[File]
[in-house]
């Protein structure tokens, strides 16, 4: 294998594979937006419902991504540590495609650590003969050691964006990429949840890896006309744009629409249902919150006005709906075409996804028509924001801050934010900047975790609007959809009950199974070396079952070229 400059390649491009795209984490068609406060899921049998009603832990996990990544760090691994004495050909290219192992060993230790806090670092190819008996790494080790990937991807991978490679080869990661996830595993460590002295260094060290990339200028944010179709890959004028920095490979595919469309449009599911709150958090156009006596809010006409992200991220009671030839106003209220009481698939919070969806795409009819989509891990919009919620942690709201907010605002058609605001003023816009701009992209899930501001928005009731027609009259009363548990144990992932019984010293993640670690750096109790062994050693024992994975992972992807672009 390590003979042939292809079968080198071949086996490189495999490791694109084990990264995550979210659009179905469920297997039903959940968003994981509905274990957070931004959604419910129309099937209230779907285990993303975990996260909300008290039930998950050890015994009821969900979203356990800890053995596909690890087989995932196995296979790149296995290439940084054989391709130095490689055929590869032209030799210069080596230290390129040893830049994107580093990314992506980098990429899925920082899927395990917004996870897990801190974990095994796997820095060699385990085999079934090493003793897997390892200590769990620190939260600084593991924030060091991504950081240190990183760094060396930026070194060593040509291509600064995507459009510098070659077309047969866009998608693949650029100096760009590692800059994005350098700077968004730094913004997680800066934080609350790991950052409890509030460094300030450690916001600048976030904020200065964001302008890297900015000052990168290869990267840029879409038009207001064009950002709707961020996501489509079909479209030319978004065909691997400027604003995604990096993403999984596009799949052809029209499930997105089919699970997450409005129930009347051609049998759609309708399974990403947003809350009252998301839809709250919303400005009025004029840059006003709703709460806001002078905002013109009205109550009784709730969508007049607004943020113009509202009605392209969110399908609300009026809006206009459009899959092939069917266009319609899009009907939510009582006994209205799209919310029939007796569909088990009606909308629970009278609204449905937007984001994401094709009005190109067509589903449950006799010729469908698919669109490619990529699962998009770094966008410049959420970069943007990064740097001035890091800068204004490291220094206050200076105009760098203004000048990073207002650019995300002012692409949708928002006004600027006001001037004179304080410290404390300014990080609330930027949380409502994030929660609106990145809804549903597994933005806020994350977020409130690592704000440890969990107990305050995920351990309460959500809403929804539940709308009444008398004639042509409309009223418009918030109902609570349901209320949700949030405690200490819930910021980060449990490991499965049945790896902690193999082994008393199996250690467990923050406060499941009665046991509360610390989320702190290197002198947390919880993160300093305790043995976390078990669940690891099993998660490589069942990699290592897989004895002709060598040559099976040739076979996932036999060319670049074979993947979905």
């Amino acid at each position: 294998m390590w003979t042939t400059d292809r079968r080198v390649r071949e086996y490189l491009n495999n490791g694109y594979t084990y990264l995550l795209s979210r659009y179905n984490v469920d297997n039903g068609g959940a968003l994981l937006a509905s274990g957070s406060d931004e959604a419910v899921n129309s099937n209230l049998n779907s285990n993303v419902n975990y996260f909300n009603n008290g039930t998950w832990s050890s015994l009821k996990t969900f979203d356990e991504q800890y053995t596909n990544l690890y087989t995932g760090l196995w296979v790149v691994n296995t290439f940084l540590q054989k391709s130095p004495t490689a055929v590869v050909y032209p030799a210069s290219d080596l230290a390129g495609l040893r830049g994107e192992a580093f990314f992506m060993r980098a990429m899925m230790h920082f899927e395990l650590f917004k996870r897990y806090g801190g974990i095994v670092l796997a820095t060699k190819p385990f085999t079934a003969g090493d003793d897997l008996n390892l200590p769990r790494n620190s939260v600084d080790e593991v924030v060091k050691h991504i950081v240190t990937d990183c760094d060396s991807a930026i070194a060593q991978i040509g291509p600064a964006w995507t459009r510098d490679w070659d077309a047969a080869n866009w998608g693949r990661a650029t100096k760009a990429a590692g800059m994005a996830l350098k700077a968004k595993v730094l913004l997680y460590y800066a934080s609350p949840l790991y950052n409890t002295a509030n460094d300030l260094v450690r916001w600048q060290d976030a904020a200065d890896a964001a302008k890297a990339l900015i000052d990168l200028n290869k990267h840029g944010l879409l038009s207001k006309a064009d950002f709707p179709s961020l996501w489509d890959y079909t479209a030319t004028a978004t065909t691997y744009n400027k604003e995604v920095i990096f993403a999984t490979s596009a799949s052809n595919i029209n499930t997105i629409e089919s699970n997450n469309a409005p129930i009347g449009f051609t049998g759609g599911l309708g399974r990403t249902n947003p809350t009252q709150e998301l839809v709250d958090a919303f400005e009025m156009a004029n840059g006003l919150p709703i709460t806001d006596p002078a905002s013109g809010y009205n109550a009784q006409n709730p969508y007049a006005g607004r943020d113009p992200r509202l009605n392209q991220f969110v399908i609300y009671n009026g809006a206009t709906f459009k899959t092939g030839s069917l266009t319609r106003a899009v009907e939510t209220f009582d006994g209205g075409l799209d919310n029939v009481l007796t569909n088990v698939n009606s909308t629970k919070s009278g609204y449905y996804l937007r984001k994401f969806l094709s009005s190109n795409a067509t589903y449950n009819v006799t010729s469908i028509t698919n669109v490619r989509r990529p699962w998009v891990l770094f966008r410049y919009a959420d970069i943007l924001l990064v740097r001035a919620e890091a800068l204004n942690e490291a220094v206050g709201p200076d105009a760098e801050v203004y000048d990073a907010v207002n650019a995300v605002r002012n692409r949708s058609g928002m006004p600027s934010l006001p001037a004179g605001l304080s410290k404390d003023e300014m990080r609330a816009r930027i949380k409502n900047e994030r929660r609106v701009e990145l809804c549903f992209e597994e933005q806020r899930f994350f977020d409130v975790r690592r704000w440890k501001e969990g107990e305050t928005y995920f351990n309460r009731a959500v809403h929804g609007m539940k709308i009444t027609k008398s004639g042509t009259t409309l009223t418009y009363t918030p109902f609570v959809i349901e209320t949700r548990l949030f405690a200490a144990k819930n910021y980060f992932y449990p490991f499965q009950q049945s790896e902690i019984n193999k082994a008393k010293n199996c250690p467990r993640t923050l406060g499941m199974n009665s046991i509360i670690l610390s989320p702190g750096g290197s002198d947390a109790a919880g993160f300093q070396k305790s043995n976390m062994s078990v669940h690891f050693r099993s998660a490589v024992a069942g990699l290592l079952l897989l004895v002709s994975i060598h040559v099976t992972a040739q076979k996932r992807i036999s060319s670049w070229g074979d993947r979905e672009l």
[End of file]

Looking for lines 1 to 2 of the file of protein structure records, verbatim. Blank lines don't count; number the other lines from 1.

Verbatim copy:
[in-house]
């Protein structure tokens, strides 16, 4: 294998594979937006419902991504540590495609650590003969050691964006990429949840890896006309744009629409249902919150006005709906075409996804028509924001801050934010900047975790609007959809009950199974070396079952070229 400059390649491009795209984490068609406060899921049998009603832990996990990544760090691994004495050909290219192992060993230790806090670092190819008996790494080790990937991807991978490679080869990661996830595993460590002295260094060290990339200028944010179709890959004028920095490979595919469309449009599911709150958090156009006596809010006409992200991220009671030839106003209220009481698939919070969806795409009819989509891990919009919620942690709201907010605002058609605001003023816009701009992209899930501001928005009731027609009259009363548990144990992932019984010293993640670690750096109790062994050693024992994975992972992807672009 390590003979042939292809079968080198071949086996490189495999490791694109084990990264995550979210659009179905469920297997039903959940968003994981509905274990957070931004959604419910129309099937209230779907285990993303975990996260909300008290039930998950050890015994009821969900979203356990800890053995596909690890087989995932196995296979790149296995290439940084054989391709130095490689055929590869032209030799210069080596230290390129040893830049994107580093990314992506980098990429899925920082899927395990917004996870897990801190974990095994796997820095060699385990085999079934090493003793897997390892200590769990620190939260600084593991924030060091991504950081240190990183760094060396930026070194060593040509291509600064995507459009510098070659077309047969866009998608693949650029100096760009590692800059994005350098700077968004730094913004997680800066934080609350790991950052409890509030460094300030450690916001600048976030904020200065964001302008890297900015000052990168290869990267840029879409038009207001064009950002709707961020996501489509079909479209030319978004065909691997400027604003995604990096993403999984596009799949052809029209499930997105089919699970997450409005129930009347051609049998759609309708399974990403947003809350009252998301839809709250919303400005009025004029840059006003709703709460806001002078905002013109009205109550009784709730969508007049607004943020113009509202009605392209969110399908609300009026809006206009459009899959092939069917266009319609899009009907939510009582006994209205799209919310029939007796569909088990009606909308629970009278609204449905937007984001994401094709009005190109067509589903449950006799010729469908698919669109490619990529699962998009770094966008410049959420970069943007990064740097001035890091800068204004490291220094206050200076105009760098203004000048990073207002650019995300002012692409949708928002006004600027006001001037004179304080410290404390300014990080609330930027949380409502994030929660609106990145809804549903597994933005806020994350977020409130690592704000440890969990107990305050995920351990309460959500809403929804539940709308009444008398004639042509409309009223418009918030109902609570349901209320949700949030405690200490819930910021980060449990490991499965049945790896902690193999082994008393199996250690467990923050406060499941009665046991509360610390989320702190290197002198947390919880993160300093305790043995976390078990669940690891099993998660490589069942990699290592897989004895002709060598040559099976040739076979996932036999060319670049074979993947979905």